(AP) -- Iraqi Prime Minister Haider al-Abadi has vowed to track down and punish the Islamist militants who smashed rare relics in the northern city of Mosul and are attempting to sell others. Al-Abadi issued his promise while reopening Iraq's national museum in Baghdad, which was looted and finally closed 12 years ago following the U.S. invasion. "All the artifacts of Mosul are marked and recorded," the prime minister said. "We will track down all the pieces smuggled by Daesh [ISIS] and the terrorist groups. We will chase them with the world on our side. "This is a serious call to the Security Council and the United Nations and all peace-loving states and all the advocates of human civilization and the Islamic civilization of Mesopotamia to chase them all." On Thursday, ISIS released a video purportedly showing militants using sledgehammers to smash statues, which they described as idols. The extremists have also destroyed a number of shrines, and believed to have sold ancient artifacts on the black market to finance their bloody campaign. "Those barbaric, criminal terrorists are trying to destroy the heritage of the mankind and Iraq's civilization," al-Abadi said. "We will chase them in order to make them pay for every drop of blood shed in Iraq and for the destruction of Iraq's civilization." In Tehran, Iran offered to safeguard potentially at-risk Iraqi artifacts. Iran wants to protect artifacts Mohammad Hassan Talebian, a senior official at Iran's Cultural Heritage Organization, said Iran has written to Irina Bokova, the head of the UN cultural agency, and Iraqi officials to say that Iran is ready to host Iraqi ancient artifacts as long as they are at risk. Talebian was quoted Saturday by the semiofficial ISNA news agency as saying Iran feels obligated to protect the historical relics of Iraq, a neighbour with which it shares a common history. He denounced the Islamic State group's destruction of the ancient statues. The bloody campaign by ISIS and its Sunni allies in Iraq continued unabated across the country on Saturday:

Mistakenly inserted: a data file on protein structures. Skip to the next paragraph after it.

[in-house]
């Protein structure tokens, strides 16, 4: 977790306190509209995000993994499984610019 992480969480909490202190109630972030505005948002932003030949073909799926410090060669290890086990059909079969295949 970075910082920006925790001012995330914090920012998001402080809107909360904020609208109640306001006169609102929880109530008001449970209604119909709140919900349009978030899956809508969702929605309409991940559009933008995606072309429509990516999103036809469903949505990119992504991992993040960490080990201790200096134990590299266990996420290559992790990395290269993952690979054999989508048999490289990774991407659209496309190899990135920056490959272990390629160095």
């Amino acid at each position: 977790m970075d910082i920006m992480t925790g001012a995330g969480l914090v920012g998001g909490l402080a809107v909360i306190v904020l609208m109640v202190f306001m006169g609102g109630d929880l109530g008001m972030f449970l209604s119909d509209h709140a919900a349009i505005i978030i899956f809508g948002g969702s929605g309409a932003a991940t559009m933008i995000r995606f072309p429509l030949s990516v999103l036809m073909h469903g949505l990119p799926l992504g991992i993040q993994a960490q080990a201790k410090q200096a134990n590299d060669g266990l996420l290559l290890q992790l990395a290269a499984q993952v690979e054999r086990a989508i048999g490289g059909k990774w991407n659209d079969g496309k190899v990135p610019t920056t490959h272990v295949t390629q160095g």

- A series of attacks targeting public places and Shia militia checkpoints in and north of Iraq's capital killed 37 people Saturday, authorities said. The first bombs exploded near the market in the town of Balad Ruz, 70 kilometres northeast of Baghdad, killing 11 people and wounding 50.
- Two suicide car bombers later attacked checkpoints manned by Shia militiamen near the city of Samarra, killing 16 Shia fighters and wounding 31, authorities said.
- A bomb killed four people in western Baghdad, while another in Baghdad's neighbourhood of Abu Dashir killed three people and wounding eight.
- Four mortar shells also hit homes in Sabaa al-Bour, just north of Baghdad, killing three people and wounding six, police said.